Dale Jackson, staff for The Globe and Mail | February 4, 2011

Canadians are another RRSP season older – and deeper in debt.

In 2010 we owed $1.48 for every dollar we earned, up from $1.45 the year before. According to the Ottawa-based Vanier Institute of the Family we’ve climbed high on the debt mountain: In 1990, the figure was 90 cents.

What’s worse, these figures tell only part of the debt story because they include mortgages, or what experts call ‘good debt.’ A recent survey by the credit bureau TransUnion showed that roughly 25 million Canadians with debt owe an average of $25,000 each – not including mortgages. That kind of consumer debt can attract interest rates nearing 30 percent for retail credit cards.

It’s a shocking contradiction that so many people are fixated on making contributions to their registered retirement savings plans as they sink deeper in debt, says Oakville, Ont., accountant, author and debt crusader David Trahair. “Debt levels are going up, and that’s the wrong direction,” he says.

Trahair is not alone in his concern. The Bank of Canada has repeatedly warned Canadians to get their financial houses in order. “There’s a lot of people who will never pay off their mortgage by retirement, and they’re trying to save in an RRSP at the same time,” he says. “That doesn’t sound like a good recipe for a solid retirement.”

People with consumer debt, or a mortgage amortization period that would keep them in debt when they retire, should tackle that debt before making an RRSP contribution, he says. In both cases, reducing debt is likely to generate a better return than any investment inside an RRSP – and paying down debt requires no fees, he points out.

Higher-interest-rate debt should be paid down first, he says; after that, borrowers should increase their regular mortgage payments to bring the payoff time closer to their target retirement date.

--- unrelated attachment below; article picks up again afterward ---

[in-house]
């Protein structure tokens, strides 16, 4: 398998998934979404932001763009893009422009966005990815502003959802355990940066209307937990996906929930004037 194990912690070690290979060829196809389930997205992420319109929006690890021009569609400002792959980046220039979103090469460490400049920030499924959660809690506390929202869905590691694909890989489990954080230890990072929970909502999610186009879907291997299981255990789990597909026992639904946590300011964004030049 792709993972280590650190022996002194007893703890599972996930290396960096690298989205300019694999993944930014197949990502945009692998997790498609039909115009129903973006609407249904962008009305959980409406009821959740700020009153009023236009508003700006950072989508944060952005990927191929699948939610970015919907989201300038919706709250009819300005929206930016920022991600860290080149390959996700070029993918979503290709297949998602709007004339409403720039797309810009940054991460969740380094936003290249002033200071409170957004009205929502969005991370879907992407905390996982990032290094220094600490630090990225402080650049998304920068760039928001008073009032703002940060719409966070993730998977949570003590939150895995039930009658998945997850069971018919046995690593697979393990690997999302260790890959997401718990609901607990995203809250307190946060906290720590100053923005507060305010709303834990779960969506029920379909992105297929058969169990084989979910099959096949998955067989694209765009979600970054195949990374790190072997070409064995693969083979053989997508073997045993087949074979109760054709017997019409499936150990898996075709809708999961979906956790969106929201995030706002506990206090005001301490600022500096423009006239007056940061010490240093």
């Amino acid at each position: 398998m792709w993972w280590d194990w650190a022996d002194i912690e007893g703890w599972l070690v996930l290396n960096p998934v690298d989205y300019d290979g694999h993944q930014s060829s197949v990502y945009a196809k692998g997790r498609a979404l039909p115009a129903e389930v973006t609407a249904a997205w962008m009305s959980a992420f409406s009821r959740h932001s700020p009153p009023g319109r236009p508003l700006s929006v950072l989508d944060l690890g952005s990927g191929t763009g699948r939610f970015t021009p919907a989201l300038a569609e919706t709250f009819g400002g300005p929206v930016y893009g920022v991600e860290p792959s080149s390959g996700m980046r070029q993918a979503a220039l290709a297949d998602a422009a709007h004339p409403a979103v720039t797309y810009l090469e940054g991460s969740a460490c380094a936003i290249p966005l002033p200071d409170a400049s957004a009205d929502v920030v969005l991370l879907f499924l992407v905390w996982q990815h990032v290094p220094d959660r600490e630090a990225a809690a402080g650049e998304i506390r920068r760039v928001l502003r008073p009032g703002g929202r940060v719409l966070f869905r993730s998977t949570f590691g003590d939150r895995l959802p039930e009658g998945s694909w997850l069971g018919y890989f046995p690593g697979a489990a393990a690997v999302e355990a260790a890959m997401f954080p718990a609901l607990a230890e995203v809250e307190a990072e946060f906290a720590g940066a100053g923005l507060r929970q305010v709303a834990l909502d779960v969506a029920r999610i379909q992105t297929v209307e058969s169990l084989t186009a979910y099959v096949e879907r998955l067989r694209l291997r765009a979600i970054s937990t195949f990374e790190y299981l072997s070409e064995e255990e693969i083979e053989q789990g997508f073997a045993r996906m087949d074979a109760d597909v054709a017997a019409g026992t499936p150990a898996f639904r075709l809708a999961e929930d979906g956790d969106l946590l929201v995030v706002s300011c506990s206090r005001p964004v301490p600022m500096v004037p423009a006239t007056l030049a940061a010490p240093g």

That’s not to say RRSPs don’t have advantages over paying down debt. Any contribution can be deducted from that year’s taxable income, and it’s the rebate that often entices contributors.

However, RRSP contributions will be fully taxed – along with any returns they generate – when they are withdrawn in retirement. (Albeit, the plan holder is normally in a lower income tax bracket by then.)

In comparison, paying down debt provides a return on investment that isn’t subject to taxation. “You have a guaranteed after-tax rate of return of whatever the interest rate is on your debt,” says Trahair.

If that debt is a mortgage it also becomes equity on a house, and houses most often appreciate in value. The capital gain generated from the appreciation of a principal residence is not subject to taxation.

He also points out that choosing to pay debt rather than make an RRSP contribution is not a missed opportunity. The allowable contribution for that year can be carried forward to future years. That tax advantage could come in handy down the road for young people who have not yet entered their high-income, high-tax-rate years.

Ted Tsiakopoulos, an economist for the Canadian Mortgage and Housing Corporation, says homeowners have good reason to regard their castles as sound investments. According to CMHC the average house in Canada has appreciated 5.7 percent annually since 1980 – even after factoring in the global real estate meltdown of 2008.

“Residential real estate prices have weathered some pretty serious storms. Over the past 30 years we’ve had an oil crisis, some continental wars, terrorist attacks, financial crises and recessions,” Tsiakopoulos says.

The rate of return for the average Canadian home should moderate over the next two years, but measured out over a 30-year period it should be just a blip – and the average appreciation will return to a more normal level.

Part of that upward pressure on prices is coming from foreign investment in the Canadian residential real estate market as nervous investors around the world continue to see it, and the strong Canadian dollar, as safe and stable, Tsiakopoulos says.

A home can also provide rental income. If you factor in rental income (including apartments) over the past 30 years, CMHC says returns are much higher. “If you look at the risk/reward tradeoff for residential real estate against other assets such as bonds, equities, gold, T-bills etc., we’ve seen about an 11-percent annualized rate of return with very little risk.”

Other income-generating options for homeowners include the ability to borrow against the equity through a secured line of credit or in the form of a reverse mortgage.

Some would consider just being able to live in the house and avoid paying rent as a dividend in itself.

Most experts warn against overestimating the role that your home plays in an individual retirement plan. They stress the need for a balance with savings – although it seems that, for now, that balance has tilted in favour of debt.